3.         In the Counter Statement the respondent contended that they are a Full Service Investment Advisory Company established in the year 2004. They had honestly adopted the mark “Wealthadvisors” and “WAI” monogram logo. They have extensively and widely advertised the mark. According to them their mark has become distinctive and capable of distinguishing their services. They have been awarded the Best Performing Financial Advisor in South India. A lot of thought has gone into conceiving and creating the WAI logo. It has also set up its own Research and Support teams to fulfill these requirements. Its product lines include Mutual Deposits, Life Insurance and General Insurance. The Respondent caters to a large clientele including Banks, Institutions, Insurance Companies, Corporates, Trusts, Provident Funds, Small and Medium Enterprises, High Net Worth Investors and Emerging High Net Worth Investors. The respondent has described how they have designed the WAI logo. According to them the applicant is not the registered proprietor of the service mark “CITI WEALTH ADVISORS”. According to them “Wealthadvisors” is a coined word, an arbitrary word and it has fulfilled all the conditions and provisions for a trade mark to be registered. The respondent has referred to the extensive, unique and tremendous goodwill that has accrued to them by virtue of extensive use of the service mark “Wealthadvisors” and the logo. The respondent works closely with corporate giants like TATA Asset Management, Birla Sun Life Asset Management, IDFC Mutual Fund, Reliance Mutual Fund, ABN AMRO, HDFC Mutual Fund, Prudential ICICI Mutual Fund, DBS Chola Mutual Fund, JP Morgan Asset Management Franklin Templeton Investments, Karvy Computershare, CAMS Pvt. Ltd., Fortis Mutual Fund, Union Bank of India, City Union Bank, Hanmer & Partners Communications, Bharti AXA General Insurance and so on and  this goes to show the credibility of the respondent and the extent of its popularity in industry circle. The respondent submits that it is enrolled as an AMFI Registered Mutual Fund Advisor (Association of Mutual Funds in India) and is a winner at UTI MF – CNBC TV18 Financial Advisor Awards in the Category “Best Performing Regional Financial Advisor (South)” in the year 2008-09.  The respondent has been chosen to partner leading Banks like Union Bank of India and City Union Bank to offer Wealth Management Solutions to their respective clientele. The evidence they have filed are the certificate of incorporation with the Registrar of Companies and the registration with the SEBI, the details of their income tax return, the lease agreement with regard to the premises which they are occupying, the certificate by the Chartered Accountant to show the worth of their assets and that they are an independent full-service investment advisory company (emphasis supplied). They have also filed their equity mutual fund report of the Indian Corporate Briefs and various newspaper cuttings to show that the respondent has won awards.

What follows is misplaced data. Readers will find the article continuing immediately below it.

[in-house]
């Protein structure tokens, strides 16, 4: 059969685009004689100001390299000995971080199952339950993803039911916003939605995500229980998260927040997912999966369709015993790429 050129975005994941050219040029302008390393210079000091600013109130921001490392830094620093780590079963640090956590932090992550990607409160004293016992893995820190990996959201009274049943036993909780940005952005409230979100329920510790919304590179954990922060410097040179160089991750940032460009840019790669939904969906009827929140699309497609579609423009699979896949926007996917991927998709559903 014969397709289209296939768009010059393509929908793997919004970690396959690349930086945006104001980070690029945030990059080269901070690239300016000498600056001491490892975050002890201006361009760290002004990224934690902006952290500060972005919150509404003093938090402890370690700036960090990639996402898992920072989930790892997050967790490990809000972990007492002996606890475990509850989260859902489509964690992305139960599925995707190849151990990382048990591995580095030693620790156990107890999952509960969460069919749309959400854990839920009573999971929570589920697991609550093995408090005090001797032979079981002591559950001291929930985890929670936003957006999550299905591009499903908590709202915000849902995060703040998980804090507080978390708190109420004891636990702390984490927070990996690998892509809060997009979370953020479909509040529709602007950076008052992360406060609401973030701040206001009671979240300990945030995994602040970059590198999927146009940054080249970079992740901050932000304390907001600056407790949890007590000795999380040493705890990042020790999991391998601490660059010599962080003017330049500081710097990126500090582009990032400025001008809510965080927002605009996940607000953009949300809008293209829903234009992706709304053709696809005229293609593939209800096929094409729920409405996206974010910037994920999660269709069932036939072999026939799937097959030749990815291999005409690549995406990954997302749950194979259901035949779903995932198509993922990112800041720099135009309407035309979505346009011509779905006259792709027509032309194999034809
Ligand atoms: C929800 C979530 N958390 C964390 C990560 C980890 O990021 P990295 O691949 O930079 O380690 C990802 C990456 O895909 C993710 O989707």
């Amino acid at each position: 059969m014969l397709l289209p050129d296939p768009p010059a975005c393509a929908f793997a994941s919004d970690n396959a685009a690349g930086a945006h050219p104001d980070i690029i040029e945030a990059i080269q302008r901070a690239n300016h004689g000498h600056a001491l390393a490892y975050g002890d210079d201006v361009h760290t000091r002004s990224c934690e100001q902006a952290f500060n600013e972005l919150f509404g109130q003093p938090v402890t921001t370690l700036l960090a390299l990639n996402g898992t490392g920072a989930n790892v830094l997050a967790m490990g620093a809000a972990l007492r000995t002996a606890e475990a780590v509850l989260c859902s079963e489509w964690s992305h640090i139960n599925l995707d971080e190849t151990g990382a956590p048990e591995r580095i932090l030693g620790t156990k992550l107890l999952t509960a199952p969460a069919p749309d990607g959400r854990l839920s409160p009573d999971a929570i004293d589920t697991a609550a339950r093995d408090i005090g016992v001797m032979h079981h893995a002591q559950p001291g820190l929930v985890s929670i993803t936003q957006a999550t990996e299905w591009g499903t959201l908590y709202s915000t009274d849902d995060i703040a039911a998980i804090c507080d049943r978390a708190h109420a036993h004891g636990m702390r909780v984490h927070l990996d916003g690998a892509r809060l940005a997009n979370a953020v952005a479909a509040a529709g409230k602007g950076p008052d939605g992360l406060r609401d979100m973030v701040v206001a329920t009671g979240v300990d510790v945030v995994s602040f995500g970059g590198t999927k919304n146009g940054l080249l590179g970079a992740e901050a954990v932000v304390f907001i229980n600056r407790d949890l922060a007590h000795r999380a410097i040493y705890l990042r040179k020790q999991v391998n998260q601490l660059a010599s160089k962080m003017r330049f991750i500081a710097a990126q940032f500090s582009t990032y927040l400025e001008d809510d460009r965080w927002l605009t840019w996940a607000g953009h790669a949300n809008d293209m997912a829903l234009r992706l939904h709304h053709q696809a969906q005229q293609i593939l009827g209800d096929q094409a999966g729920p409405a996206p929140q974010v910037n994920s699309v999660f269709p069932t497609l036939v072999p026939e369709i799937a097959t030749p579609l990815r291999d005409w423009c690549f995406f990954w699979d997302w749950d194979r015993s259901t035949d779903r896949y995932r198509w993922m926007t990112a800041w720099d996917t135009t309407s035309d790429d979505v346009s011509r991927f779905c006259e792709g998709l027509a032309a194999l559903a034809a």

4.         The learned Counsel for the applicant submitted that the impugned mark is devoid of distinctive character. It is descriptive and on the date of application the user was from 20.5.2004. He submitted that example of coined word/arbitrary trade marks are marks like “Apple” in relation to computer but the words “WEALTH ADVISORS” with regard to the services that they are providing is purely descriptive. He also submitted that with regard to the impugned mark which does not possess distinctiveness and is purely descriptive the Board should see whether it has acquired distinctiveness on the date of user, which is May, 2004. Only then the mark deserves to be registered and not otherwise.

5.         The learned Counsel for the respondent submitted that the two words are suggestive not descriptive and in the business, the words used are “Wealth Management” and not “Wealth Advisor”. The date of application is 28.10.2004. But there is evidence that they had used the mark from 20.5.2004. The mark is a logo and not ‘word per se’. The learned Counsel submitted that the applicants have not denied the prior adoption by the respondent. There are other firms using the word “Wealth Advisors” and no rectification has been filed against them. This is not a case where Section 36(2) of the Trade Marks Act, 1999 (in short ‘Act’) will apply. The learned Counsel submitted that the person alleging that the words are descriptive should prove the same. Further the services are given to a class of customers who are capable of distinguishing the marks and their services.